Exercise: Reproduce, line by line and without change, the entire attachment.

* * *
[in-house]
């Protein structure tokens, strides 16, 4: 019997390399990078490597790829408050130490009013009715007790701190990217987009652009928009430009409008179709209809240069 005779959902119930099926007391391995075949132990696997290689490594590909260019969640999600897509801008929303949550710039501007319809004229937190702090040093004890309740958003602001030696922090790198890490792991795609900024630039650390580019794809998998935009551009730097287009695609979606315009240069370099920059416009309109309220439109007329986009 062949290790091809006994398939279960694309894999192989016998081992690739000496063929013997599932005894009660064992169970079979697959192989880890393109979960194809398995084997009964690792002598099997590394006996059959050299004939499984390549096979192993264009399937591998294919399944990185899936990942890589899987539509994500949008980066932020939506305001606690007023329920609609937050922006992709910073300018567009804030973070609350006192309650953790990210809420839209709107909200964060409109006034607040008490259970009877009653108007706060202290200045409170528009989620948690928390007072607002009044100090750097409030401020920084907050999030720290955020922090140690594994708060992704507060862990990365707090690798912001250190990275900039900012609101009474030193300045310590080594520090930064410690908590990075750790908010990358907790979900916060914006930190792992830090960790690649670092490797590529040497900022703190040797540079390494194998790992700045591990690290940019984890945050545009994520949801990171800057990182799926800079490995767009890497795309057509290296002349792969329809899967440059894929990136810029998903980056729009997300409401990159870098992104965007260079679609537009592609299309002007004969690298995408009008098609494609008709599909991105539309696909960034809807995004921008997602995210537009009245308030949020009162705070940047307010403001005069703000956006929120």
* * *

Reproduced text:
[in-house]
């Protein structure tokens, strides 16, 4: 019997390399990078490597790829408050130490009013009715007790701190990217987009652009928009430009409008179709209809240069 005779959902119930099926007391391995075949132990696997290689490594590909260019969640999600897509801008929303949550710039501007319809004229937190702090040093004890309740958003602001030696922090790198890490792991795609900024630039650390580019794809998998935009551009730097287009695609979606315009240069370099920059416009309109309220439109007329986009 062949290790091809006994398939279960694309894999192989016998081992690739000496063929013997599932005894009660064992169970079979697959192989880890393109979960194809398995084997009964690792002598099997590394006996059959050299004939499984390549096979192993264009399937591998294919399944990185899936990942890589899987539509994500949008980066932020939506305001606690007023329920609609937050922006992709910073300018567009804030973070609350006192309650953790990210809420839209709107909200964060409109006034607040008490259970009877009653108007706060202290200045409170528009989620948690928390007072607002009044100090750097409030401020920084907050999030720290955020922090140690594994708060992704507060862990990365707090690798912001250190990275900039900012609101009474030193300045310590080594520090930064410690908590990075750790908010990358907790979900916060914006930190792992830090960790690649670092490797590529040497900022703190040797540079390494194998790992700045591990690290940019984890945050545009994520949801990171800057990182799926800079490995767009890497795309057509290296002349792969329809899967440059894929990136810029998903980056729009997300409401990159870098992104965007260079679609537009592609299309002007004969690298995408009008098609494609008709599909991105539309696909960034809807995004921008997602995210537009009245308030949020009162705070940047307010403001005069703000956006929120």